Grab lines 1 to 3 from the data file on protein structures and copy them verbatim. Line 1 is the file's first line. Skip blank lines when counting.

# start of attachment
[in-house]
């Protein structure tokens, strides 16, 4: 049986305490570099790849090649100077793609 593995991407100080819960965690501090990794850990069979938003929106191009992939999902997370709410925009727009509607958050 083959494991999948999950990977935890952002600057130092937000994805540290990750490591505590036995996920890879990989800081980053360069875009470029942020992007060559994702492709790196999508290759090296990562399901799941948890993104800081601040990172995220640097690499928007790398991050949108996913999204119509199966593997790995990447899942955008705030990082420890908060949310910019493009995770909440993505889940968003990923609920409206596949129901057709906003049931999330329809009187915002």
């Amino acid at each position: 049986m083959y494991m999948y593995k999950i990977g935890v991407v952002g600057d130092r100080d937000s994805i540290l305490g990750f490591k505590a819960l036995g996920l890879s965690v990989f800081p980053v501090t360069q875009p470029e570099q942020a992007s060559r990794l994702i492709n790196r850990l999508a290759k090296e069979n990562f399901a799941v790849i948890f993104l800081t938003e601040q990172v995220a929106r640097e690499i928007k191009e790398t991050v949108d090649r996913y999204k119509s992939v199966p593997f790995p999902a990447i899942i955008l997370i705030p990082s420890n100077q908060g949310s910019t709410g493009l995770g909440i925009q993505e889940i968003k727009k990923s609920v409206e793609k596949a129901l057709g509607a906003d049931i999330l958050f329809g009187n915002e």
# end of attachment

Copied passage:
[in-house]
């Protein structure tokens, strides 16, 4: 049986305490570099790849090649100077793609 593995991407100080819960965690501090990794850990069979938003929106191009992939999902997370709410925009727009509607958050 083959494991999948999950990977935890952002600057130092937000994805540290990750490591505590036995996920890879990989800081980053360069875009470029942020992007060559994702492709790196999508290759090296990562399901799941948890993104800081601040990172995220640097690499928007790398991050949108996913999204119509199966593997790995990447899942955008705030990082420890908060949310910019493009995770909440993505889940968003990923609920409206596949129901057709906003049931999330329809009187915002």
């Amino acid at each position: 049986m083959y494991m999948y593995k999950i990977g935890v991407v952002g600057d130092r100080d937000s994805i540290l305490g990750f490591k505590a819960l036995g996920l890879s965690v990989f800081p980053v501090t360069q875009p470029e570099q942020a992007s060559r990794l994702i492709n790196r850990l999508a290759k090296e069979n990562f399901a799941v790849i948890f993104l800081t938003e601040q990172v995220a929106r640097e690499i928007k191009e790398t991050v949108d090649r996913y999204k119509s992939v199966p593997f790995p999902a990447i899942i955008l997370i705030p990082s420890n100077q908060g949310s910019t709410g493009l995770g909440i925009q993505e889940i968003k727009k990923s609920v409206e793609k596949a129901l057709g509607a906003d049931i999330l958050f329809g009187n915002e």